Earlier today, I ate at a Community Panera. Situated in between the yuppie-ish Chicago neighborhoods, Lincoln Park and Lakeview, is the nonprofit version of the café which customers go in and essentially get to choose what they pay for an order. There is a suggested price but the concept is to encourage people who can afford it, to pay more than the suggested price to make-up for those who pay below the suggested price. Today was not the first time I had come in to buy something but it was the first time I had stayed to eat inside. But this is not a story about Panera; this is a story about a lonely place.
As I sat down, I noticed how almost 80% of the people, like me, were eating by themselves. You have to understand as a Nigerian, an African, eating is a communal activity and I will always believe it to be such. It is one of the very few things I hate about living by myself. Cooking and eating is supposed to be a shared experience that brings people together, at least that is my default cultural conception. One of the reasons I think many Americans struggle with their relationship to excess food is an obsessive attitude to food. Food is not seen as part of a means of relating to other people and in so doing, nourishing the body; but as a source of comfort for filling one’s emptiness, perhaps, one’s loneliness. But that is not even the loneliness that concerns me today.
An elderly man in a walker who I believe was with his caretaker came over to a table next ti mine. I watched as she brought him everything he needed and then she was off. He sat and began to eat. There was nothing about him that could have led me to believe that he was a sad person. Like the 80% of the people, he just sat there and ate in silence, not looking particularly happy or sad. But then I made eye contact with him and there was something about his eyes that caught me off guard. His eyes had a deep desire in the midst of an aged face that looked worn out. I smiled at him and I hoped it was the kind of smile that informed a stranger that you cared for them even if you did not know them. He didn’t smile back and he continued to eat in silence. I wanted to cry.
Those eyes that had probably once been young and vibrant are now headed to the finish line of life. But those eyes still had desire. I wondered if the man had a desire for a long lost love that was maybe taken away too soon from him. I wondered if the man had a desire to have lived life differently than he had lead it. I wondered if those were the eyes of a man who desired to once again be young in a society that places so much emphasis on youth and all the apparent perks that come with it. But most of all, I wondered if this is what it is like to grow old in this country – to be at a neighborhood café, cared for by someone who is paid to do so, and sitting alone, eating by one’s self.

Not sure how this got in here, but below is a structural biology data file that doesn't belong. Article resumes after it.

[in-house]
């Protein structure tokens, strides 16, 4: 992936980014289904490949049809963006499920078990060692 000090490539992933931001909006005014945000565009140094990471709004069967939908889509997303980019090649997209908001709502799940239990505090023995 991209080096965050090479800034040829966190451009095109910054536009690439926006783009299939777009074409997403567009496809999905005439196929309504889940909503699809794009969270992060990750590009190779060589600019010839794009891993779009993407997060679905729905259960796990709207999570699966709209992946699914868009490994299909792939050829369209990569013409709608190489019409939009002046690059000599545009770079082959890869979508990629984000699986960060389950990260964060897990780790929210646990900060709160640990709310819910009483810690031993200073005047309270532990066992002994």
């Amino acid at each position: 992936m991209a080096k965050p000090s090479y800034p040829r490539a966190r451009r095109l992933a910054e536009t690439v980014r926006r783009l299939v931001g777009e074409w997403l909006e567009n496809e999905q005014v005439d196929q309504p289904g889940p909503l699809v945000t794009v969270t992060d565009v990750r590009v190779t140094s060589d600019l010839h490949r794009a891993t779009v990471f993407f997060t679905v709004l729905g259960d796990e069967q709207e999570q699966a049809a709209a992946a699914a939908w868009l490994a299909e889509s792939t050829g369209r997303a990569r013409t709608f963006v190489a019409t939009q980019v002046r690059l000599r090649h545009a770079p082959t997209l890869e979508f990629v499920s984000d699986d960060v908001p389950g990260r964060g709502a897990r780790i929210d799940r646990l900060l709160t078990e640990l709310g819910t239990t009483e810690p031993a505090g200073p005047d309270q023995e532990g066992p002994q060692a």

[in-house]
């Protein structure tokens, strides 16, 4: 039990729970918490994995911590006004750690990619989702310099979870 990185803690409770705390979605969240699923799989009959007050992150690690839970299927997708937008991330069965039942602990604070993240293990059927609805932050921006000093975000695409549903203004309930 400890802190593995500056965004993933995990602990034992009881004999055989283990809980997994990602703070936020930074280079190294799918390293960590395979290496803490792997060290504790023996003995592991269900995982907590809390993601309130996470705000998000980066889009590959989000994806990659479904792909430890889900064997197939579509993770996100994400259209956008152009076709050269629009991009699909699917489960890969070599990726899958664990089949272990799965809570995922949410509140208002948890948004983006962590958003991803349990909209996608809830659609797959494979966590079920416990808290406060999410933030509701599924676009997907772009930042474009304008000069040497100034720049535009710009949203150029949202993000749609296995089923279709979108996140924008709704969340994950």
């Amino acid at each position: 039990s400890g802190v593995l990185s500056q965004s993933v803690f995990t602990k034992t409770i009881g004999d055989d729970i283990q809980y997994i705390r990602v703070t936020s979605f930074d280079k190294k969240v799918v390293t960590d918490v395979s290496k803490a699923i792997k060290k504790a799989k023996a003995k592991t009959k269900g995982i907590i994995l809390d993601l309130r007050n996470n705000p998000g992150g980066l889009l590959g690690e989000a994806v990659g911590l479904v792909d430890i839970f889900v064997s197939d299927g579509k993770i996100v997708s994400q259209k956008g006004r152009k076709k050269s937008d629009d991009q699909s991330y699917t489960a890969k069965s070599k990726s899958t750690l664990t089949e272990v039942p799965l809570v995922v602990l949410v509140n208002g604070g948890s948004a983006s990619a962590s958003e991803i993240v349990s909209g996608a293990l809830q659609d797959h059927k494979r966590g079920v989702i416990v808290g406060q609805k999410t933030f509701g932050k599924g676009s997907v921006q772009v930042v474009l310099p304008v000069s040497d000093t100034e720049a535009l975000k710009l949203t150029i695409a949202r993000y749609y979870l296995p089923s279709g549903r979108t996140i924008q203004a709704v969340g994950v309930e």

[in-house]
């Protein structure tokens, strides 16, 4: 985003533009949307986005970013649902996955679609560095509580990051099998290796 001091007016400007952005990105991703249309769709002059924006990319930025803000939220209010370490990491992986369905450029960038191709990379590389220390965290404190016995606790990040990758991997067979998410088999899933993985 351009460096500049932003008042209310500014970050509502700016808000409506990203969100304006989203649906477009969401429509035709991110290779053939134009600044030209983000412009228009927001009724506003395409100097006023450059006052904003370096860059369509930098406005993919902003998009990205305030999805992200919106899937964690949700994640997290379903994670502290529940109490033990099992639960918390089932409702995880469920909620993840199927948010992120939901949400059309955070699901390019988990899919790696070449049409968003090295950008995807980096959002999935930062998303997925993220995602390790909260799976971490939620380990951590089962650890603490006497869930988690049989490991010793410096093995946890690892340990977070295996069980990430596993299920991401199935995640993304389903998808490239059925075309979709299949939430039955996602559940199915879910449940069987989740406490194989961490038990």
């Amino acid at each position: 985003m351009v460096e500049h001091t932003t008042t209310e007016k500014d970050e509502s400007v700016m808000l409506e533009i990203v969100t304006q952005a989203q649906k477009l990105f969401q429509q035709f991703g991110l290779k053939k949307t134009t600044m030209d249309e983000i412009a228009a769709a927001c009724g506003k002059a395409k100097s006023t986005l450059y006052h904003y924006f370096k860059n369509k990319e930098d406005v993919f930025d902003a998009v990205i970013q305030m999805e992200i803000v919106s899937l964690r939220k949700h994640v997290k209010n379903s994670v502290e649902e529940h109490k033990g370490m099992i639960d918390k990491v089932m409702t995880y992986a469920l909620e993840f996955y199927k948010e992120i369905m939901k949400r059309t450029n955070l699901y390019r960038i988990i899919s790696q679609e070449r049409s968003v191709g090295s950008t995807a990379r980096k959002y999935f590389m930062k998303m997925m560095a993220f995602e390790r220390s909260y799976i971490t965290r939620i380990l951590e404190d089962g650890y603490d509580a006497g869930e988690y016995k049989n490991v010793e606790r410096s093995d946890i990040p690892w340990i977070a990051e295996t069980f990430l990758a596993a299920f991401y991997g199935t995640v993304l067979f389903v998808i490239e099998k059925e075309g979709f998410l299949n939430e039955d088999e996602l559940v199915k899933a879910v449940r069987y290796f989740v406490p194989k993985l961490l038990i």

Since coming to the United States, I have volunteered quite a bit at retirement centers. I like elderly people – sometimes I think they understand me better than my peers. Moreover, they make the best listeners and tell the best stories. Of course, the idea of a retirement center that you send elderly people to is a taboo in many African cultures; it might as well be a curse. It is often a source of humor among Africans that part of the reason one has kids is to be looked after in old age. To me the idea of sending my parents who worked hard their whole life to feed me, clothe me, educate me, and above all, love me – to a place to be cared for by others in their last years, is unfathomable. I understand that for health reasons, for financial reasons, and simply because people perceive life from their own cultural lenses, people may feel otherwise and that is their prerogative. For me, it is unimaginable.
Is old age a lonely place? Is it where all the dreams that you didn’t make happen, all of a sudden come and haunt you? Is it where you truly have time to wonder what life means and if it means anything at all? Is it where you worry whether your existence made a difference? Is it a place where you live with desires that will never be fulfilled but a desire nonetheless, that cannot be replaced by something else because there is just not enough time left? In my African cultural lenses, age is valued and the elderly are some of the most esteemed in a community, perhaps even to a fault. But as someone who is always doing a dancing act transitioning between African culture, European, and particularly British culture, and American culture, I wonder, will this apply to me? Will I be surrounded with love and affection and curiosity of young people who want to learn from me? Or will I be found fifty, seventy, seventy years from now, sitting at a café, left by a care taker, eating by myself?
I was so lost in my thoughts that I didn’t realize that tears started to well-up in my eyes. There was something about this café where 80% of the people were eating by themselves. There was something about the old man with a deep desire in his eyes that had left me so struck. This was a lonely place where people who were lonely came – elderly people, people who were homeless, and people who just didn’t have anyone to eat with. So I got up from my chair and moved my plate and my things over to the old man’s table. I said, “Hi, my name is Kovie. May I sit here?” He said, “Hi. Yes, please.” And we didn’t say anymore. We just sat and ate in silence. But at least we were together, in that lonely place.